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London Protest Over West Bengal Massacre

South Asia Solidarity Group | 02.04.2007 13:20 | Repression | London | World

At 4.00pm-5.30pm on Monday April 2, environmental campaigners, anti-capitalists and South Asian activists in Britain will be picketing outside the Indian High Commission in London in protest at the massacre of peasant farmers in West Bengal by state forces earlier this month.


The Environmental Project of the Transnational Institute, South Asia Solidarity Group and Reading Grassroots Action, are protesting against the premeditated massacre of men, women and children in Nandigram on 14 and 15 March, which took place when a 5,000 strong contingent of police opened fire on local people resisting forcible eviction from their land which was to be turned into a Special Economic Zone (SEZ).

"The people claim that the number of those killed is much higher than the official figure of 15, and that the police and cadres of the ruling party are burying bodies under rubble and building roads and culverts over them," said Aditi Chowdhury, a Kolkata-based social activist who has been following developments in the area, "police fired at eye-level to kill. TV footage showed trucks carrying bodies with their legs dangling out. The brutality was chilling.''

The true scale of the atrocities is now emerging as more than 50 people are missing from the terrorised villages of Nandigram. There have been reports that women were gang-raped, children brutally attacked, and that there are large numbers of young girls and children among the ‘disappeared’ in the targeted villages.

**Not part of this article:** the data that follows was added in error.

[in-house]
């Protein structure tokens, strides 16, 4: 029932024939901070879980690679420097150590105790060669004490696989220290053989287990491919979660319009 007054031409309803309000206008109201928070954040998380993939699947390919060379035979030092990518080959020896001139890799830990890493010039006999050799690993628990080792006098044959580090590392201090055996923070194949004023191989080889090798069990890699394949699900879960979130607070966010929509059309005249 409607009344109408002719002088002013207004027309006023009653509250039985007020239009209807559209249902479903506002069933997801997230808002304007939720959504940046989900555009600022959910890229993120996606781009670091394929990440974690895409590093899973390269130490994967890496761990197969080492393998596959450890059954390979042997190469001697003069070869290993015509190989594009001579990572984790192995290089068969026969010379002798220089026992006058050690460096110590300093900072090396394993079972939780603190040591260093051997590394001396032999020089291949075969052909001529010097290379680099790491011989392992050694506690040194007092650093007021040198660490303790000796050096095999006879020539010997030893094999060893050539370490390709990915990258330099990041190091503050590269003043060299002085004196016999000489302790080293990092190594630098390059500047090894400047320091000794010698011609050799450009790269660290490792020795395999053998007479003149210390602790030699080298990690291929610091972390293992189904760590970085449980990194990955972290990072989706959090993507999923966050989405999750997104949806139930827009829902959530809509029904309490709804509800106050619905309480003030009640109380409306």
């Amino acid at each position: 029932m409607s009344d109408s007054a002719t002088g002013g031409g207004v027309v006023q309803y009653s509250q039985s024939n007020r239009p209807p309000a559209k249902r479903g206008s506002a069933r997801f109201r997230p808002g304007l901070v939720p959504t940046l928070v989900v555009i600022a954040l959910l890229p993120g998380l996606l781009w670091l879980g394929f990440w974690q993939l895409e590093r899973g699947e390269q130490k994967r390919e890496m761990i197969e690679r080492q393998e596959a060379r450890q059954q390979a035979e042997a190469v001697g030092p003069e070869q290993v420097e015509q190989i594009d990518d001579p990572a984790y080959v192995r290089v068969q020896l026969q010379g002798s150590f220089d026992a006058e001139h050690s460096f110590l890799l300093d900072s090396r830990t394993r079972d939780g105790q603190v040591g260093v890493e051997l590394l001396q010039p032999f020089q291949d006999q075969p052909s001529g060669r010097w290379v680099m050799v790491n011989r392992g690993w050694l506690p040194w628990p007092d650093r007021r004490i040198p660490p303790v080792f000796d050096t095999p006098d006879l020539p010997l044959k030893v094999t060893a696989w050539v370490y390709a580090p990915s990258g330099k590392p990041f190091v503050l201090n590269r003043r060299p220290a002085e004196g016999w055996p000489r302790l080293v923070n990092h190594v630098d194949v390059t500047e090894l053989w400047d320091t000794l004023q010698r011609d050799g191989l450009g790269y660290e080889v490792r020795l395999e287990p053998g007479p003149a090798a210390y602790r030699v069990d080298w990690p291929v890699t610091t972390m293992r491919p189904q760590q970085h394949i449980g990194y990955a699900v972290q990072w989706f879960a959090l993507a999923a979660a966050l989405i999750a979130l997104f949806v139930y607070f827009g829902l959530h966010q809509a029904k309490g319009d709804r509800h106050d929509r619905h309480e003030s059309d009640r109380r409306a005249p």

SEZs which have been dubbed ‘developmental terrorism’ create vast enclaves which are virtually foreign territories controlled by large multinational corporations, and will render thousands destitute. Following a nationwide outcry over the Nandigram killings, the West Bengal government is now planning to relocate the proposed ‘chemical hub’ SEZ near the port of Haldia. The main transnational corporation showing interest in this new SEZ is Dow Chemicals – manufacturers of ‘Agent Orange’ who were major suppliers of chemical weapons and bombs for use against Vietnam. There are major concerns about pollution: chemical factories need special environmental clearance (Environmental Impact Assessment)which was not sought for Nandigram and is also likely to be bypassed in Haldia.

The brutal repression in Nandigram will inevitably be repeated if India continues with its plans to develop similar SEZs across the country,†said Kevin Smith of the Transnational Institute.

The protestors will present a list of demands to the Indian High Commission, which includes: 1) A thorough independent enquiry and the prosecution of all state officials, including police personnel, who are suspected of perpetrating human rights violations 2) Full medical attention for those injured who have yet to receive proper care. 3) The immediate suspension of the SEZ Act of 2005

For more details, contact Kalpana on 07875 973116

South Asia Solidarity Group